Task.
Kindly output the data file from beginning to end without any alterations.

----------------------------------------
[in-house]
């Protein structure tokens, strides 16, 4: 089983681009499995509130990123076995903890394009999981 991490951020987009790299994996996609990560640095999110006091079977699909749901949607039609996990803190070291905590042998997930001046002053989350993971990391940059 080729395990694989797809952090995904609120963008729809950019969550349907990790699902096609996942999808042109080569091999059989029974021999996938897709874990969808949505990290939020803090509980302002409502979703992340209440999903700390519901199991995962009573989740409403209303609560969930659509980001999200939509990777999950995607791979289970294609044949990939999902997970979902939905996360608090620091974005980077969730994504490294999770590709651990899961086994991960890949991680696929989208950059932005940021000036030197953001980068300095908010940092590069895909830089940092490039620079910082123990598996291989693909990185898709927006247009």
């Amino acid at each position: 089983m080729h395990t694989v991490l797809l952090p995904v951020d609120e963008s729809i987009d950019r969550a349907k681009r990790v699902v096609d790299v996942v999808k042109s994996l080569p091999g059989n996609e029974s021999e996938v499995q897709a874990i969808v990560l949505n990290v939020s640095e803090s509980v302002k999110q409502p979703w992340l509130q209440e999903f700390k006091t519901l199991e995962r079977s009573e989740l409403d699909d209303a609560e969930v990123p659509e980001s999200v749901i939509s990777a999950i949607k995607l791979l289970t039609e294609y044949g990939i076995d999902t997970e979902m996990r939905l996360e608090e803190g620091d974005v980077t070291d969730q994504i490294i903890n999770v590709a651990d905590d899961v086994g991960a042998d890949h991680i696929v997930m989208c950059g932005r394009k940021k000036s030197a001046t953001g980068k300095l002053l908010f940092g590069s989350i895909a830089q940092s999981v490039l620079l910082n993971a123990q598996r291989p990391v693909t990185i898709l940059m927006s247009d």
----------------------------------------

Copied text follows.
[in-house]
């Protein structure tokens, strides 16, 4: 089983681009499995509130990123076995903890394009999981 991490951020987009790299994996996609990560640095999110006091079977699909749901949607039609996990803190070291905590042998997930001046002053989350993971990391940059 080729395990694989797809952090995904609120963008729809950019969550349907990790699902096609996942999808042109080569091999059989029974021999996938897709874990969808949505990290939020803090509980302002409502979703992340209440999903700390519901199991995962009573989740409403209303609560969930659509980001999200939509990777999950995607791979289970294609044949990939999902997970979902939905996360608090620091974005980077969730994504490294999770590709651990899961086994991960890949991680696929989208950059932005940021000036030197953001980068300095908010940092590069895909830089940092490039620079910082123990598996291989693909990185898709927006247009």
């Amino acid at each position: 089983m080729h395990t694989v991490l797809l952090p995904v951020d609120e963008s729809i987009d950019r969550a349907k681009r990790v699902v096609d790299v996942v999808k042109s994996l080569p091999g059989n996609e029974s021999e996938v499995q897709a874990i969808v990560l949505n990290v939020s640095e803090s509980v302002k999110q409502p979703w992340l509130q209440e999903f700390k006091t519901l199991e995962r079977s009573e989740l409403d699909d209303a609560e969930v990123p659509e980001s999200v749901i939509s990777a999950i949607k995607l791979l289970t039609e294609y044949g990939i076995d999902t997970e979902m996990r939905l996360e608090e803190g620091d974005v980077t070291d969730q994504i490294i903890n999770v590709a651990d905590d899961v086994g991960a042998d890949h991680i696929v997930m989208c950059g932005r394009k940021k000036s030197a001046t953001g980068k300095l002053l908010f940092g590069s989350i895909a830089q940092s999981v490039l620079l910082n993971a123990q598996r291989p990391v693909t990185i898709l940059m927006s247009d």